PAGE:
Canadian Lawyer

August 2019

The most widely read magazine for Canadian lawyers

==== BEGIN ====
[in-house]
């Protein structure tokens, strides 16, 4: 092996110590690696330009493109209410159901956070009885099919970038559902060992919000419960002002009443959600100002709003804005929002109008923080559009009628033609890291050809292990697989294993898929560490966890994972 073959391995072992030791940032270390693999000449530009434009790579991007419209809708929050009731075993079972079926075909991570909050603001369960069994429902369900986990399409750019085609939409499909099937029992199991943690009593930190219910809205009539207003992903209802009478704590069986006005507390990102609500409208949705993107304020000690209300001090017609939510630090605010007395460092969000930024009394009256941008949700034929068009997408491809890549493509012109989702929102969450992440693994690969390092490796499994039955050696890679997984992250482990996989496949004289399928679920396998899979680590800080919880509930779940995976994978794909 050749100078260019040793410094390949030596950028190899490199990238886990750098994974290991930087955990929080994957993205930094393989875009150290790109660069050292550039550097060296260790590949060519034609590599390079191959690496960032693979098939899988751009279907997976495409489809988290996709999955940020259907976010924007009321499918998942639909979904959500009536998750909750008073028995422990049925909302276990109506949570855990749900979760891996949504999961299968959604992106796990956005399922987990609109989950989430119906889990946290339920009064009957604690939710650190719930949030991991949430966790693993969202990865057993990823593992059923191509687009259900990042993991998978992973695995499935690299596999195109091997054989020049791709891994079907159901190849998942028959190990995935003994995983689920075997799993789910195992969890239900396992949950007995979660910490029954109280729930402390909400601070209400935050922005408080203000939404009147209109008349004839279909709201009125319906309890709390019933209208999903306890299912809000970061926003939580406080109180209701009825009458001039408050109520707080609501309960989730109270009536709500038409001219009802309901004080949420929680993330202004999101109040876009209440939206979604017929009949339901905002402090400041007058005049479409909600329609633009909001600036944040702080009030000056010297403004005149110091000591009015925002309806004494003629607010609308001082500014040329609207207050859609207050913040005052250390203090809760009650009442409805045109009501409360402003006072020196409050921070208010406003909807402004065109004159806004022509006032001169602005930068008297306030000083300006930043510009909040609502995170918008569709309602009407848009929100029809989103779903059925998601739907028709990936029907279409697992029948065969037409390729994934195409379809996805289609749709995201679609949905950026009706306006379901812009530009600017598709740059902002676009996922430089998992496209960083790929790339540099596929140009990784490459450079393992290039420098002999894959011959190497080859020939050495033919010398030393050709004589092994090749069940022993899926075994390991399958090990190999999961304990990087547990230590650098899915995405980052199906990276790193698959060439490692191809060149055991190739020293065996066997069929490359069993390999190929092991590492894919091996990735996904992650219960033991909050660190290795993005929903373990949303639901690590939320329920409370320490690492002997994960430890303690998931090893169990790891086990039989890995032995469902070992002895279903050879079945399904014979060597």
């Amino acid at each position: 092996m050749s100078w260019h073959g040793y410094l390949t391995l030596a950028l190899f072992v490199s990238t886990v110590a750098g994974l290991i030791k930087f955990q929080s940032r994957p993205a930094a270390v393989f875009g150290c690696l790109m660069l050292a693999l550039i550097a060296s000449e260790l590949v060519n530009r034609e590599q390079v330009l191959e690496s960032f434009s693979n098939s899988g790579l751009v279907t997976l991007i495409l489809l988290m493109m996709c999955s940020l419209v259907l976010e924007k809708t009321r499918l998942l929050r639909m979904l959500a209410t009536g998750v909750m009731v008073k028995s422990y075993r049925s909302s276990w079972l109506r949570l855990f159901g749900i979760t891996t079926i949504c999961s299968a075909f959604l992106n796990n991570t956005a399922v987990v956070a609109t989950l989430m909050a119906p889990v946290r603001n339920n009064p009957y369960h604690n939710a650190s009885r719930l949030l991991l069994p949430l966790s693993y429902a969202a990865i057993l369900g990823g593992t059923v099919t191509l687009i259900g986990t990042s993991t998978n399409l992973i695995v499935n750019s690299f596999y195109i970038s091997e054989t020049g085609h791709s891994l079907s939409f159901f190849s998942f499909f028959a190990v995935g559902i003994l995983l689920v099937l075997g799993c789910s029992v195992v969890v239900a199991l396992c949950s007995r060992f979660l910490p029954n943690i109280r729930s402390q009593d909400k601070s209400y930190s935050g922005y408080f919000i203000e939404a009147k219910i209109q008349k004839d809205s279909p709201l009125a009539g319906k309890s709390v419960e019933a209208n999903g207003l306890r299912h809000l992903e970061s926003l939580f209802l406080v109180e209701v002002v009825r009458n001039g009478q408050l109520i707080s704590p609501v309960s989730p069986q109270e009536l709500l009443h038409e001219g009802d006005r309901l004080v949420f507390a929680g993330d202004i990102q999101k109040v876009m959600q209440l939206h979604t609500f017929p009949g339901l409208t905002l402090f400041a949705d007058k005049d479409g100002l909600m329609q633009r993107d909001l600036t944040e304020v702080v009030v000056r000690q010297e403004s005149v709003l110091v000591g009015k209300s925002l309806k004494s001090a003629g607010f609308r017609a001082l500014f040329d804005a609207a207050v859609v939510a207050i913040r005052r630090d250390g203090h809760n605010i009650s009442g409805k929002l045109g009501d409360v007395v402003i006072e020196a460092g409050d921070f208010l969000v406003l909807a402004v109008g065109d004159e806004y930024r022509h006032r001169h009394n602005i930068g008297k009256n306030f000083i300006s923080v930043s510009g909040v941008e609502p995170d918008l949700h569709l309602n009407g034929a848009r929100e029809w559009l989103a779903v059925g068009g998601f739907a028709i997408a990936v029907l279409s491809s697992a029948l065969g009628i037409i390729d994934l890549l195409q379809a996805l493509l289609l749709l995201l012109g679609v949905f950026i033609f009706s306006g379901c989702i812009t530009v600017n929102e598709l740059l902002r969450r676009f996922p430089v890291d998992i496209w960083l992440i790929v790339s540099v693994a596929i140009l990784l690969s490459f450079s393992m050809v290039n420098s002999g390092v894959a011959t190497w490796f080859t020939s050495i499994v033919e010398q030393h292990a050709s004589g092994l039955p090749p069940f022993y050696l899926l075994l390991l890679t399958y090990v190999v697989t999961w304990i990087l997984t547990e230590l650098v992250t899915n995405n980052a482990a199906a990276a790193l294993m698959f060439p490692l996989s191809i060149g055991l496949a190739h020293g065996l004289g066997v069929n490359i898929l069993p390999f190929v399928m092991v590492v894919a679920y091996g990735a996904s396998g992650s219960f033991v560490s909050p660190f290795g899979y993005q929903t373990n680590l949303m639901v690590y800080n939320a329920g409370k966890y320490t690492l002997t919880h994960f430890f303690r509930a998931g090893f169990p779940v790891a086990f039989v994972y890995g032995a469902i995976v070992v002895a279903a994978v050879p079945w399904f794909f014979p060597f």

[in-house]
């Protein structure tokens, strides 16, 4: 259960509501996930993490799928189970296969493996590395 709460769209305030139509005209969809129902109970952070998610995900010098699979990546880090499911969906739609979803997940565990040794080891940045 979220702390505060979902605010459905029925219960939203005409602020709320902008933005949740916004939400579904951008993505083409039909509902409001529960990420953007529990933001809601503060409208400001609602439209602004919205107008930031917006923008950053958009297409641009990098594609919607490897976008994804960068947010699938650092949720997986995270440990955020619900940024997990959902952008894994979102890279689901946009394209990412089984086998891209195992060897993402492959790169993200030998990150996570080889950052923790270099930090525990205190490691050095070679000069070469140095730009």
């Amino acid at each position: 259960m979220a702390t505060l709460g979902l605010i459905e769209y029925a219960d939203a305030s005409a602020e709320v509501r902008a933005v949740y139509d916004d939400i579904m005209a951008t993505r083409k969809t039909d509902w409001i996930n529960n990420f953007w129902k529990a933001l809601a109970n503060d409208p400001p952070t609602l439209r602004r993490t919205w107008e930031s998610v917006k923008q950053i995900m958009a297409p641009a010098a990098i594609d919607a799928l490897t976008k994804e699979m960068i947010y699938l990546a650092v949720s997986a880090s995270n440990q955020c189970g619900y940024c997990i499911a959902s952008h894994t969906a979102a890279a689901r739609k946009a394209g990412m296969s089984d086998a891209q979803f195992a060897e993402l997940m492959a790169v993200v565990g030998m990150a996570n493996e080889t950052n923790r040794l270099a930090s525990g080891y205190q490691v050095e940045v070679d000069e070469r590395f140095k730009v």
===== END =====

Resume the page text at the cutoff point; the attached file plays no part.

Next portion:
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Page 8 of 63 9 ONTARIO UPDATE UPFRONT DESPITE HOURS of passionate debate over the past three years, Ontario's lawyers are still grappling with the impacts of a diversity and inclusion initiative called the statement of principles. The statement of principles, a manda- tory written statement promoting equality and diversity, initially approved by previous bencher board members in 2016, has re-ex- posed a divide that dates back 20 years, equity-seeking groups said. "To those who think this debate is about freedom of expression, don't be fooled. This is about the denial of racism," Bencher Atrisha Lewis, a senior associate New benchers stir up statement-of- principles fervour The Law Society of Ontario is again embroiled in a fight over diversity and inclusion at McCarthy Tétrault, said at the June law society meeting. Bencher Cheryl Lean, a sole practi- tioner, opposed the statement-of-principles requirement and was one of the top candi- dates in the spring LSO election. "To claim that everyone associated with the Law Society of Ontario is a racist and in need of re-education is appalling," Lean said at the LSO meeting. Lawyers opposing the statement of prin- ciples scored a seemingly decisive victory in an election this past spring. But while the slate of opponents secured 22 of 40 regulatory board seats for elected lawyers "If the governed withdraw their consent there will be no one there to defend self- regulation." in April, the StopSOP group did not repeal the statement of principles requirement in a June Convocation meeting. Statement-of- principles supporter Malcolm Mercer was also elected for a second year as treasurer at the June meeting. Several motions brought before the law society this summer — including a motion to repeal the statement of principles and one to make it voluntary. But opponents of the statement of principles said that, whether the document is required or voluntary, it's outside the law society's mandate to be "monitoring and shaping the political atti- tudes of its licensees." The LSO was set to vote on the state- ment of principles requirement in June, but the meeting was adjourned amid pushback against parliamentary procedure maneu- vers used by both pro- and anti-statement of principles benchers. Mercer called the statement of princi- ples "a difficult issue that genuinely divides people." Bencher Andrew Spurgeon said he would be willing to accept a voluntary statement of principles in the name of preserving self-regulation. "The concern about losing self-regula- tion is very strong in my mind. . . . [I]f the governed withdraw their consent, there will be no one there to defend self-regulation. And I see consent ebbing," he said. But other supporters of the statement of principles said they could not support a compromise to make the statement of princi- ples optional, amid concerns about racism in the profession. Bencher Jack Braithwaite said diluting the mandatory statement of principles was a "continued slap in the face" to racialized groups and "amounts to saying nothing."

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